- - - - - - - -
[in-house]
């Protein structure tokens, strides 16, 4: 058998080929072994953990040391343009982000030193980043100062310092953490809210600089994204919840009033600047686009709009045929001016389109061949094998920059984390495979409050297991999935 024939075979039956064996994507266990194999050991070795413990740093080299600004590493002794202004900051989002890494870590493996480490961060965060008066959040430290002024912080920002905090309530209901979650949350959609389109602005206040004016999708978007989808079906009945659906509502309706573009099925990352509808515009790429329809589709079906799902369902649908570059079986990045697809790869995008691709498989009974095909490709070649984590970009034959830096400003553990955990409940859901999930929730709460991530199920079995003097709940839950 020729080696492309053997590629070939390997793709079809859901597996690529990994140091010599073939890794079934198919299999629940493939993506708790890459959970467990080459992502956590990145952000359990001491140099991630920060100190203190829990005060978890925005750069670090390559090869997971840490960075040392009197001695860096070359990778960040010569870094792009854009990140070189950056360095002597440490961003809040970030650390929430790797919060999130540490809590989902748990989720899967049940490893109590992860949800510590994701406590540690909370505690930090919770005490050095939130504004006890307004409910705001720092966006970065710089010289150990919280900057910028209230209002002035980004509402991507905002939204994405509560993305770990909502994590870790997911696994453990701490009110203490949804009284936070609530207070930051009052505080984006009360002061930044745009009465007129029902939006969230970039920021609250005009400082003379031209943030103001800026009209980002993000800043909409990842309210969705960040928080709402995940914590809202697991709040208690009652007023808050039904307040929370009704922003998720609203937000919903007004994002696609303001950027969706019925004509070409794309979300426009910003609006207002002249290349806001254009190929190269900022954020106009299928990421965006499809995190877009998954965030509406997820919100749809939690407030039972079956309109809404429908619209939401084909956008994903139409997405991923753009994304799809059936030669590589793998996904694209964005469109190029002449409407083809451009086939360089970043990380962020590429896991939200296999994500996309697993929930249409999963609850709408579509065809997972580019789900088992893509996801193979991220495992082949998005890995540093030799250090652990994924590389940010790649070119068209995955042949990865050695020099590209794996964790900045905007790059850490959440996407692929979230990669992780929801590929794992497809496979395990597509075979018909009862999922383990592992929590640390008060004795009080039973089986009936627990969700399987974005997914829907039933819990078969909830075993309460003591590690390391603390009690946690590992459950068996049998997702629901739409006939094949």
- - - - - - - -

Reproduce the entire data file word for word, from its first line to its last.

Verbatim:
[in-house]
């Protein structure tokens, strides 16, 4: 058998080929072994953990040391343009982000030193980043100062310092953490809210600089994204919840009033600047686009709009045929001016389109061949094998920059984390495979409050297991999935 024939075979039956064996994507266990194999050991070795413990740093080299600004590493002794202004900051989002890494870590493996480490961060965060008066959040430290002024912080920002905090309530209901979650949350959609389109602005206040004016999708978007989808079906009945659906509502309706573009099925990352509808515009790429329809589709079906799902369902649908570059079986990045697809790869995008691709498989009974095909490709070649984590970009034959830096400003553990955990409940859901999930929730709460991530199920079995003097709940839950 020729080696492309053997590629070939390997793709079809859901597996690529990994140091010599073939890794079934198919299999629940493939993506708790890459959970467990080459992502956590990145952000359990001491140099991630920060100190203190829990005060978890925005750069670090390559090869997971840490960075040392009197001695860096070359990778960040010569870094792009854009990140070189950056360095002597440490961003809040970030650390929430790797919060999130540490809590989902748990989720899967049940490893109590992860949800510590994701406590540690909370505690930090919770005490050095939130504004006890307004409910705001720092966006970065710089010289150990919280900057910028209230209002002035980004509402991507905002939204994405509560993305770990909502994590870790997911696994453990701490009110203490949804009284936070609530207070930051009052505080984006009360002061930044745009009465007129029902939006969230970039920021609250005009400082003379031209943030103001800026009209980002993000800043909409990842309210969705960040928080709402995940914590809202697991709040208690009652007023808050039904307040929370009704922003998720609203937000919903007004994002696609303001950027969706019925004509070409794309979300426009910003609006207002002249290349806001254009190929190269900022954020106009299928990421965006499809995190877009998954965030509406997820919100749809939690407030039972079956309109809404429908619209939401084909956008994903139409997405991923753009994304799809059936030669590589793998996904694209964005469109190029002449409407083809451009086939360089970043990380962020590429896991939200296999994500996309697993929930249409999963609850709408579509065809997972580019789900088992893509996801193979991220495992082949998005890995540093030799250090652990994924590389940010790649070119068209995955042949990865050695020099590209794996964790900045905007790059850490959440996407692929979230990669992780929801590929794992497809496979395990597509075979018909009862999922383990592992929590640390008060004795009080039973089986009936627990969700399987974005997914829907039933819990078969909830075993309460003591590690390391603390009690946690590992459950068996049998997702629901739409006939094949």